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The Government is to announce today what will happen to alert levels and, although the outbreak of the Delta variant appears to be under control, some uncertainty lingers.
A shift out of Level 3 could be accompanied by stricter requirements about wearing masks indoors and tougher measures at the Auckland border.
Auckland will remain in Level 4 lockdown until September 13, at least.
Health officials said there were 20 new cases of community transmission of the virus yesterday, after 20 on Saturday, well down on the peak of 83 a week ago.
A woman in her 90s died in North Shore Hospital from the disease, it was confirmed at the weekend.
Director-general of health Dr Ashley Bloomfield said yesterday he was working on advice for a ‘‘strengthened’’ Level 2.
That was expected to help the Cabinet in the scenario of Auckland being in Level 4 and other parts of New Zealand in Level 2.
Though case numbers and vaccination rates were encouraging and wastewater testing was not producing surprises, low testing rates for the virus in Auckland were causing some uncertainty.
Dr Bloomfield and Deputy Prime Minister Grant Robertson said Auckland’s testing numbers needed to increase to provide reassurance there were not more than 20 cases in the community.
Mr Robertson said he had ‘‘heard from a lot of people’’ in the South Island ahead of the Cabinet’s decision today.
Restaurant and bar operators in the South can expect a return under Level 2 to requirements about customers being seated, their tables separated and groups being served by just one person.
Dunedin hospitality businessman Ian Lindsay hoped requirements would not be too complicated.
Queenstown bars owner Mike Burgess hoped Level 2 would not last too long, before a return to the relative normal of Level 1.
Southland Mayor Gary Tong said his district was ready to welcome Level 2, whatever that looked like this time.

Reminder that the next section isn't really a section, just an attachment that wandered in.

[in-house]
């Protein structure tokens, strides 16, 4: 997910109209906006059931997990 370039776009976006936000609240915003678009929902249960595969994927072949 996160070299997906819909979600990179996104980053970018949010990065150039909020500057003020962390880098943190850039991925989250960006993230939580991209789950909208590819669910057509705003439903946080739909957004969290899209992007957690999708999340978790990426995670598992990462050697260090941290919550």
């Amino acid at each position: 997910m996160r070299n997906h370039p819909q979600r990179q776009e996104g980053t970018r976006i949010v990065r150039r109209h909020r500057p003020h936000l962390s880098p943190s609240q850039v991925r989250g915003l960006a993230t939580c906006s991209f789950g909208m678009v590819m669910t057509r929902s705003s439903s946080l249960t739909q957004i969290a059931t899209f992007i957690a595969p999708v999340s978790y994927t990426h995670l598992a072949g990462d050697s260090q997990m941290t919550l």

University of Otago epidemiologist Prof Michael Baker said Level 2 parameters that operated previously were not designed to deal with Delta.
The variant was highly transmissible in indoor settings through the air and this needed to be kept in mind for managing workplaces and schools.
The purpose of Level 2 was that, if a case cropped up outside Auckland, the potential for a large outbreak was reduced, Prof Baker said.
A public health group from the university proposed consideration of a stricter Level 2 that would keep high-risk venues such as bars, night clubs, churches and gyms closed.
However, both Prof Baker and public health physician Prof Nick Wilson said a Level 2.5 or 2+ could be appropriate for the North Island and was probably not needed for the South Island.
Prof Baker said, if Delta could be eliminated, the freedoms enjoyed by New Zealanders previously — such as attending big events — could be restored relatively quickly.
Dr Bloomfield said there were now 801 cases in the outbreak, including 79 people who had recovered.
The sustained drop in new cases showed measures were working, but the contagiousness of the virus meant it was important to remain vigilant, he said.
Thirty-eight people were in hospital, including six in intensive care and four requiring ventilation.